Book recommendations

There are times when the world is too much with us, and a gut response is not sufficient, what’s needed is time and reflection and perspective. I’m not ignoring what’s happening in the larger world. I’m interested, I’m engaged, I’m paying attention, but I don’t have anything useful to say about it, here.

As of today, I’ve got two teenagers under this roof, and I think their growing independence and autonomy is stoking my growing impulse to step back into the shade of obscurity. I don’t know what the purpose of this blog is anymore, which is why I post here more and more rarely.

I still want to keep this space open, for when I do have something to say. But I don’t want to say something just because this space exists.

Today, I want to tell you about the wonderful books I’ve been reading.

I finished My Brilliant Friend, by Elena Ferrante, and immediately dove into the second book in the four-book series, translated from the Italian. I’ve heard this series compared to Karl Ove Knausgaard’s My Struggle, but to my mind, they are unrelated. Ferrante has a wider world view than Knausgaard, even if she is examining in detail a very particular time and place: she is depicting the assertion of power itself through the generations. It is the story of a friendship, and of two girls (now young women, in the second book), and it is told from the perspective of one of the women, but it is not about the rigidity of an individual point of view (which Knausgaard’s series seems to be explore), but about the flow of power and knowledge and ritual that shape an individual in ways that are beyond her control, even if she is aware of them. Ferrante observes patterns, large and small. The patterns of place. The patterns of family, of neighbourhood, of wealth and poverty, of knowledge, of culture. This is extremely rich and immersive writing, but it is also propulsive in its pacing. I won’t be reading another book until I’m finished the whole series, but at the same time, I don’t want it to end. It will be like saying goodbye to a friend.

I am thinking of My Struggle in relation to this book because I recently finished reading the third book in that series, Boyhood Island. I can’t read this series quickly. It’s like being trapped inside someone’s mind, someone who has a limited understanding of how he is being received in the world around him, and the effect is claustrophobic, and sometimes even alarming. But I remain interested. I will continue reading through this series, but at a much slower pace. I have no sense of urgency in my quest. It’s more of a commitment to see a thing through.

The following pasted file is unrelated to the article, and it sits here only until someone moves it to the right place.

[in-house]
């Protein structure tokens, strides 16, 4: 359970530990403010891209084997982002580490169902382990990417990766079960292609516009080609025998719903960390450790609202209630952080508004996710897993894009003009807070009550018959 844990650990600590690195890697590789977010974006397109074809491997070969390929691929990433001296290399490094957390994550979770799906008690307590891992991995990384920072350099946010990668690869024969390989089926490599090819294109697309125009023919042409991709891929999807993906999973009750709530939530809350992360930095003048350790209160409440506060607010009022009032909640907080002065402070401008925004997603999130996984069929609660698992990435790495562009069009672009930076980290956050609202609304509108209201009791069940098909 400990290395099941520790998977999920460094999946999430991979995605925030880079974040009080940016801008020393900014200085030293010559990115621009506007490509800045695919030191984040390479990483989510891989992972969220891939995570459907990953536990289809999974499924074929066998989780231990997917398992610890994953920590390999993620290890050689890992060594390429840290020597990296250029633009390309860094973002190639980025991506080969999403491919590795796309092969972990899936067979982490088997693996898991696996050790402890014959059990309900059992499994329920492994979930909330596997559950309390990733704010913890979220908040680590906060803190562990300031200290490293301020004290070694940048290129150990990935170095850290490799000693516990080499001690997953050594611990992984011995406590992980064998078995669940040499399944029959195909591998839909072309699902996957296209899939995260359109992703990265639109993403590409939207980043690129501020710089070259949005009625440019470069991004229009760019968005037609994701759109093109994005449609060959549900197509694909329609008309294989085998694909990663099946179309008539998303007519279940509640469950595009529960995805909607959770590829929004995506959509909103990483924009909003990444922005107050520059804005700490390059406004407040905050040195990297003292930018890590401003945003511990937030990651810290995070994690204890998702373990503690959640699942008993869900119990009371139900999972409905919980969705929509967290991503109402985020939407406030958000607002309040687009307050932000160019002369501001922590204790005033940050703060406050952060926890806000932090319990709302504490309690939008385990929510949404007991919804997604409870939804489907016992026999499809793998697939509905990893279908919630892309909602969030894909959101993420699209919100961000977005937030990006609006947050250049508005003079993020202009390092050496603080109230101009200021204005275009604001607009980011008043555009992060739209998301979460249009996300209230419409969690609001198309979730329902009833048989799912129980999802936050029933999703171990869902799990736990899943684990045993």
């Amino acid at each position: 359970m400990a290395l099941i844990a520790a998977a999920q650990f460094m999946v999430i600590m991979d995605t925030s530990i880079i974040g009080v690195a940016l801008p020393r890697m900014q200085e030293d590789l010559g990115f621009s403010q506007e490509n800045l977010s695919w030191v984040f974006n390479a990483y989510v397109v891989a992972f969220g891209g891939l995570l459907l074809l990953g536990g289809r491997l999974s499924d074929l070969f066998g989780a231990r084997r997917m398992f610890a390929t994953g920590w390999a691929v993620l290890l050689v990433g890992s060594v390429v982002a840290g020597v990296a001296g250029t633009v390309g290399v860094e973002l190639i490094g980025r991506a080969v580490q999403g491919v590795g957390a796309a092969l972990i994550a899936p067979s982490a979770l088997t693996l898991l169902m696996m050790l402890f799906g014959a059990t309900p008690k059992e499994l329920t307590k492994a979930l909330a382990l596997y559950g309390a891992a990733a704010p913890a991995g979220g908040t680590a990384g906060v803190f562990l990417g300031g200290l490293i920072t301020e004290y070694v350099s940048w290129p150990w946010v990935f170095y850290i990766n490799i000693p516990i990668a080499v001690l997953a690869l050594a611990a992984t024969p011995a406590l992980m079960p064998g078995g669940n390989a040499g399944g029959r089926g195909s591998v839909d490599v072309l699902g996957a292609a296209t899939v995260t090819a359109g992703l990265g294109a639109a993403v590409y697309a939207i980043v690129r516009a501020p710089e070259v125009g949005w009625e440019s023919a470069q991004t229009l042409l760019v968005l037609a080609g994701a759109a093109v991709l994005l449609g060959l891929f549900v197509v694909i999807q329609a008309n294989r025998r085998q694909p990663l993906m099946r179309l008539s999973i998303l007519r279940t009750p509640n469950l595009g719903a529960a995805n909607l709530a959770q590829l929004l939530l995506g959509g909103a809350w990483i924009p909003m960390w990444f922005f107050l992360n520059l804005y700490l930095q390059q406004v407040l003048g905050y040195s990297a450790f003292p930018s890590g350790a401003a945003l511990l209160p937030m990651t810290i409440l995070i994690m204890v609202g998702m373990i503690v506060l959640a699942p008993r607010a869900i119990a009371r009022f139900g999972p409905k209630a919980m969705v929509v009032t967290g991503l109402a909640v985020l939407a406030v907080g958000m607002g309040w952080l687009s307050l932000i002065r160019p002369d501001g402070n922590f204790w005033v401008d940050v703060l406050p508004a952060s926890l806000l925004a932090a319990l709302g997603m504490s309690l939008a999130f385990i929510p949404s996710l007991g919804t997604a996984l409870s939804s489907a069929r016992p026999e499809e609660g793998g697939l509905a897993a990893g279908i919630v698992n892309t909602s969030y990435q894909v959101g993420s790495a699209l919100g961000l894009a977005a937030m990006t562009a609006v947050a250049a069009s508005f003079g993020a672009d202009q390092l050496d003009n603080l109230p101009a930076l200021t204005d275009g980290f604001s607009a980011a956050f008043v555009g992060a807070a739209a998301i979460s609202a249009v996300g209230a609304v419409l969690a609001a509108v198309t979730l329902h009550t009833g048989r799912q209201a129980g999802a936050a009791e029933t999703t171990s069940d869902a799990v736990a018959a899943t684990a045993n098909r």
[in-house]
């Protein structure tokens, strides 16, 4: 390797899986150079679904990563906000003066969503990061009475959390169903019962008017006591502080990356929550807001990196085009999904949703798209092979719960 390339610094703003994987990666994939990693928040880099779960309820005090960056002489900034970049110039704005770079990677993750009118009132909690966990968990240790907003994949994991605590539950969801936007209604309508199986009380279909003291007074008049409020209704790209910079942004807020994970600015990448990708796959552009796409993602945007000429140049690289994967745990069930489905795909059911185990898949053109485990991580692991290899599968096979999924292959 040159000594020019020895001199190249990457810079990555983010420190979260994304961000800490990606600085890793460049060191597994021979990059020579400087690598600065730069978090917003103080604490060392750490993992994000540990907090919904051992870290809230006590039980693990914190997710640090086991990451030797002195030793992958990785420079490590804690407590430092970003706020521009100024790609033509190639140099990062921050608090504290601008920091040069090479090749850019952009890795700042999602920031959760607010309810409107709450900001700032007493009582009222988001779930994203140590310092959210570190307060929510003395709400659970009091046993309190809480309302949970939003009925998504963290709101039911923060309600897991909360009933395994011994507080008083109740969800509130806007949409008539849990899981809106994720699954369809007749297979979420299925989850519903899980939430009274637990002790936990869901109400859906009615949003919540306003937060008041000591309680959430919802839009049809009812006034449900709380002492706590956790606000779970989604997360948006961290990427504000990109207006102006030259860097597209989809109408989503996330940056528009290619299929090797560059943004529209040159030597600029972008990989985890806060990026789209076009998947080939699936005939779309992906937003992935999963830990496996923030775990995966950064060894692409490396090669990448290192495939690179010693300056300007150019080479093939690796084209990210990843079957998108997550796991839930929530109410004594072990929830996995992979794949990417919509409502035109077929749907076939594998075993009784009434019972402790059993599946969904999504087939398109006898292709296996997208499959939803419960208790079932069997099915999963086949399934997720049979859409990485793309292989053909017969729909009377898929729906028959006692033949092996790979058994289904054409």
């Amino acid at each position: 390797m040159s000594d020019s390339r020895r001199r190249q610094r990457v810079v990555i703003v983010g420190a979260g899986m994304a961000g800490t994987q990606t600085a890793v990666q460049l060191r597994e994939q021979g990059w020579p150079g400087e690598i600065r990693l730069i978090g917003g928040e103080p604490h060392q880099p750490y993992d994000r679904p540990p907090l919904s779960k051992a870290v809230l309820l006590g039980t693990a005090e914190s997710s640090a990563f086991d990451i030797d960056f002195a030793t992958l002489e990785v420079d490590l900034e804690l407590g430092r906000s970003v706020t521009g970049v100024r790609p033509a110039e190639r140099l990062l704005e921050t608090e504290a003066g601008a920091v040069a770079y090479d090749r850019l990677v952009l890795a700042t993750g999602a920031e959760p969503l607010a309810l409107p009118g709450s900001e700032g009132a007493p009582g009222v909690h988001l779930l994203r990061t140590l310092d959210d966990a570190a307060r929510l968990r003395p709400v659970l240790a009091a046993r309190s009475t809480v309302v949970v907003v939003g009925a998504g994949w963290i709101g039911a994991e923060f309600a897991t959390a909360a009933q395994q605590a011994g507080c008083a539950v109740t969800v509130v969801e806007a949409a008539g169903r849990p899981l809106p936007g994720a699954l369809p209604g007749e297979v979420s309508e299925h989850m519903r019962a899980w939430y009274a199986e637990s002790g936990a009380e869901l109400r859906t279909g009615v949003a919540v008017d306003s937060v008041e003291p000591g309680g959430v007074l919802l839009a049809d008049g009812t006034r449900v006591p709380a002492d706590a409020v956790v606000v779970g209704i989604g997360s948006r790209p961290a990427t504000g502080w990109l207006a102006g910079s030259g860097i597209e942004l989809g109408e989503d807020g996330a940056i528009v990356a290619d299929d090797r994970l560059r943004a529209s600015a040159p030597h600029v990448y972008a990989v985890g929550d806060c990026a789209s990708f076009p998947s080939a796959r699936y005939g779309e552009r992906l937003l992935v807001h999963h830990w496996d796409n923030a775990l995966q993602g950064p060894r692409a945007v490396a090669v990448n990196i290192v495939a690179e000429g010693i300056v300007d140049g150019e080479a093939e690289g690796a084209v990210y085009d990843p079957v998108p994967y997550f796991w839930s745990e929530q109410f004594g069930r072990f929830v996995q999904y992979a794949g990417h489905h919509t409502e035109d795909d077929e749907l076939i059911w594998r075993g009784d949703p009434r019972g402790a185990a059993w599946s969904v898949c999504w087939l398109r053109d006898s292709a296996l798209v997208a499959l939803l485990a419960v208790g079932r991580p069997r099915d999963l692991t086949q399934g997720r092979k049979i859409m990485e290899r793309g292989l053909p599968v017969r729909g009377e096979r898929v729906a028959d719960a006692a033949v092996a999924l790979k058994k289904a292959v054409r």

Another recommendation: Outline by Rachel Cusk. She is the British writer who was born in Canada and whose book was a finalist for two major Canadian prizes this season; there were complaints about how Cusk scarcely qualifies as a Canadian, and that may be true, but I’m glad she made the lists or I wouldn’t have discovered her. I devoured this book. I loved it unreservedly. It is highly stylized, enormously intelligent, and although told in the first person almost erases that person entirely, so that everyone around her leaps into the world fully fleshed, but she never becomes more than an outline on the page. It is the strangest feat, an accomplishment of great discipline. It made me question the purpose of the first person narrator, and the purpose of the writer, too.

Meanwhile, I’ve been reading out loud to the kids in the evenings: especially the two youngest (ages 7 and 10). So far we’ve read Tales of a Fourth Grade Nothing by Judy Blume, and we’re nearly through From the Mixed Up Files of Mrs. Basil E. Frankweiler, by E. L. Konigsburg, both set in New York City, both stories about siblings.

All for now.

xo, Carrie

"You who let yourselves feel"
Refugees welcome

4 Comments

  1. Just to say that I always enjoy it when you are here. And congratulations on two teenagers! Yes, yes, to the Elena Ferrante books, which I loved so much I ended up practically inhaling. By the time I got to the last one I was devastated that they were ever going to end, even as I couldn’t stop reading. I’m halfway through Outline too & enjoying it. Cusk’s memoir ‘A Life’s Work’ is one of my all-time favourites — a searing tale of new motherhood that I read long, long before I had children & then re-read with an electric shock of recognition as I bounced a tiny baby to sleep on my shoulder. But, perhaps more appropriately, have you read her amazing piece ‘Raising Teenagers’ in the NY Times Magazine? So good & so much to think about in it about the narrative of family & identity.

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  2. I am sorry you are having trouble with this blog, but I hope you keep on writing, when you can. I love your thoughts, perspectives, and I learn through your experience in the writing and literary world, for whatever that may be worth.

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  3. I enjoyed My Brilliant Friend and Outline, too. The other titles that have really stood out for me in the last few weeks are Valeria Luiselli’s Faces in the Crowd and Andre Alexis’ Fifteen Dogs (which I started before he won the Giller, ahem!) – both highly recommended!

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  4. What Sarah said about Rachel Cusk’s A Life’s Work. It’s one of the most important books I have ever, ever read.

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